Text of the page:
Premium Incentives to Drive Wellness in the Workplace

In this paper, Georgetown University researchers discuss the phenomenon of employers increasingly turning to workplace wellness initiatives to curb rising health care costs and the growing prevalence of chronic conditions.

Workplace wellness programs can take many different forms, from on-site flu shots and smoking cessation programs to programs that impose significant financial penalties on employees who do not participate or fail to meet health goals, such as employer-defined body mass index, cholesterol, blood glucose or blood pressure levels. Recent changes enacted in the Affordable Care Act (ACA) allow employers to link greater financial incentives to the achievement of these and other clinical targets.

The authors note that while wellness programs, if properly designed, hold the potential to improve health and encourage healthier behaviors, there is also limited evidence of what works. If poorly designed, workplace wellness programs can shift costs to those with the greatest health care needs; run afoul of federal anti-discrimination and privacy laws and the ACA’s prohibition on health status rating; and potentially affect which workers remain in employer plans and which end up in the new health insurance exchanges, possibly with a federal subsidy.

As more and more employers implement wellness incentive programs for their workers, the authors argue that it will be important to establish standards at the state and federal level for consumer protections to guard against those programs that inappropriately punish workers in poor health, are overly coercive, or create perverse financial incentives that result in poorer health outcomes. It is unclear how many wellness programs link financial incentives to health outcomes, but regulators may consider regulations that require workplace wellness programs to include:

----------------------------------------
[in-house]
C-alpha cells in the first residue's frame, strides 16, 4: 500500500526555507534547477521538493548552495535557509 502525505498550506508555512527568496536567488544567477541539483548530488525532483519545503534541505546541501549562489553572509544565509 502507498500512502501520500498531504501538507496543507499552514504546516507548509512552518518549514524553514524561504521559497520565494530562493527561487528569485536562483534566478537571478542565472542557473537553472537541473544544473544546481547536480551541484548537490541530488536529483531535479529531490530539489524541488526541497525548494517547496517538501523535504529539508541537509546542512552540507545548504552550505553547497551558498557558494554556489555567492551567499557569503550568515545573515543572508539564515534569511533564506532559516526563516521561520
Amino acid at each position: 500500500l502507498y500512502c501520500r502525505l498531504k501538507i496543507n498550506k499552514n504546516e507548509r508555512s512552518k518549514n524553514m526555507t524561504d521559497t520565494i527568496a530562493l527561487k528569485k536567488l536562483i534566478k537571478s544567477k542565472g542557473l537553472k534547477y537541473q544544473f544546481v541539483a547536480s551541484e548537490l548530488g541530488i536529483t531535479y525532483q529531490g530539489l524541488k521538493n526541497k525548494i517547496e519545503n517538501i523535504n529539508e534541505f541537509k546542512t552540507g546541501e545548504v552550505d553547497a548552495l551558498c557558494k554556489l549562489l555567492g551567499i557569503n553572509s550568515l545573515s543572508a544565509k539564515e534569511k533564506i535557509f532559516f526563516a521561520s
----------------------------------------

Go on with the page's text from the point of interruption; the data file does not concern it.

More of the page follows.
• Health benefits that help pay for any required services such as nutrition counseling and disease management for targeted health conditions such as diabetes;
  • Multi-pronged programs that go beyond tying premiums to biometric measures and include support for improving behavior and health outcomes;
  • A reasonable time for participants to meet program goals, with incentives to make progress toward those goals;
  • Protections to ensure workers’ premiums are not rendered unaffordable because they cannot satisfy the employer’s health targets;
  • Safeguards to ensure such programs do not serve as a subterfuge for health status discrimination or result in adverse selection against insurance exchanges; and
  • Requirements for employers and vendors to report on incentives and other program elements, in order to identify best practices and any adverse consequences for employees.